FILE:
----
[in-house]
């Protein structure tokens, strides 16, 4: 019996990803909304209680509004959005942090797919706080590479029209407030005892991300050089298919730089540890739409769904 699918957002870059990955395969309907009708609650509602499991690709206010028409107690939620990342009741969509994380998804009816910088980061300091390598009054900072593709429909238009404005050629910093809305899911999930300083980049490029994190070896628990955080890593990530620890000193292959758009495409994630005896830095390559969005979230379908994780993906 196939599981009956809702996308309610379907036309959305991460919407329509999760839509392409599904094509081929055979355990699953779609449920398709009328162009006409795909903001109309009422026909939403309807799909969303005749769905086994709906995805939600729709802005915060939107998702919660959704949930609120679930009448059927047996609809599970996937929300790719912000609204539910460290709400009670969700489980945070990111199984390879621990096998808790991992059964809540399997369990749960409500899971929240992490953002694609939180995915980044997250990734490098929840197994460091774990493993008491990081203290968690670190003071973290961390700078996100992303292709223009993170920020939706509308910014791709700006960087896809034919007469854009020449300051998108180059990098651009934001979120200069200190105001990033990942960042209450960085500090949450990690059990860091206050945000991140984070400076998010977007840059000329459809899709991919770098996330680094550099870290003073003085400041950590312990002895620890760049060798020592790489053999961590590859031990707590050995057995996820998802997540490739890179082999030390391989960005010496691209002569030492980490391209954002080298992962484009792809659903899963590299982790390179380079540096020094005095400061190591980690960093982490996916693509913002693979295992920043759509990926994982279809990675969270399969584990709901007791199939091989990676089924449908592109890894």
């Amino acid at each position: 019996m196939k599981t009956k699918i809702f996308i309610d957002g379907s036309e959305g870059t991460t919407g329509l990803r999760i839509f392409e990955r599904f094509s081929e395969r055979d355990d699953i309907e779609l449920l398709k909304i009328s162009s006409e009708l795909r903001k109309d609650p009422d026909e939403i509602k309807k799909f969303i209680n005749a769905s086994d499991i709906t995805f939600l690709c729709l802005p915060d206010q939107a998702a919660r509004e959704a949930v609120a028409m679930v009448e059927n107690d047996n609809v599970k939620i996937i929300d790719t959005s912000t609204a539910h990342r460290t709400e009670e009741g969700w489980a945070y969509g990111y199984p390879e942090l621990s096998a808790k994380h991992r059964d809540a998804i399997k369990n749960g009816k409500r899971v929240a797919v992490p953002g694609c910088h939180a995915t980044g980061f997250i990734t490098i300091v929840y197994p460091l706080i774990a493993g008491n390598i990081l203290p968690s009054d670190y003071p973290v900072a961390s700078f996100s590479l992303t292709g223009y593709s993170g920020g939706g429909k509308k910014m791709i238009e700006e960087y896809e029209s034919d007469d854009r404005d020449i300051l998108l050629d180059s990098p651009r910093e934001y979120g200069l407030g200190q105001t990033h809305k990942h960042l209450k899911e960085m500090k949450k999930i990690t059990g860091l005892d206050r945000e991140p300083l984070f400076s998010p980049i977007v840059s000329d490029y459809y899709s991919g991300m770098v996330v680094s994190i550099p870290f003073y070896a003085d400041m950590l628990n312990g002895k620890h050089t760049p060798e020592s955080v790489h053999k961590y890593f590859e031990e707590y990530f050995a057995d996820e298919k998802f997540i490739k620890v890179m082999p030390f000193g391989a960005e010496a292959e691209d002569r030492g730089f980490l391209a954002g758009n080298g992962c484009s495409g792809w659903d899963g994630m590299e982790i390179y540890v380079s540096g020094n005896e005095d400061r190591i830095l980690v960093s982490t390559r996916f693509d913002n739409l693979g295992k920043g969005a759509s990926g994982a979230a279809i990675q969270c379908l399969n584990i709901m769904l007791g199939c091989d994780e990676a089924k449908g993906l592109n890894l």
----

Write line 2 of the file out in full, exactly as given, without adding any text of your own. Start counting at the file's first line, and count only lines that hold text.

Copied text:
């Protein structure tokens, strides 16, 4: 019996990803909304209680509004959005942090797919706080590479029209407030005892991300050089298919730089540890739409769904 699918957002870059990955395969309907009708609650509602499991690709206010028409107690939620990342009741969509994380998804009816910088980061300091390598009054900072593709429909238009404005050629910093809305899911999930300083980049490029994190070896628990955080890593990530620890000193292959758009495409994630005896830095390559969005979230379908994780993906 196939599981009956809702996308309610379907036309959305991460919407329509999760839509392409599904094509081929055979355990699953779609449920398709009328162009006409795909903001109309009422026909939403309807799909969303005749769905086994709906995805939600729709802005915060939107998702919660959704949930609120679930009448059927047996609809599970996937929300790719912000609204539910460290709400009670969700489980945070990111199984390879621990096998808790991992059964809540399997369990749960409500899971929240992490953002694609939180995915980044997250990734490098929840197994460091774990493993008491990081203290968690670190003071973290961390700078996100992303292709223009993170920020939706509308910014791709700006960087896809034919007469854009020449300051998108180059990098651009934001979120200069200190105001990033990942960042209450960085500090949450990690059990860091206050945000991140984070400076998010977007840059000329459809899709991919770098996330680094550099870290003073003085400041950590312990002895620890760049060798020592790489053999961590590859031990707590050995057995996820998802997540490739890179082999030390391989960005010496691209002569030492980490391209954002080298992962484009792809659903899963590299982790390179380079540096020094005095400061190591980690960093982490996916693509913002693979295992920043759509990926994982279809990675969270399969584990709901007791199939091989990676089924449908592109890894």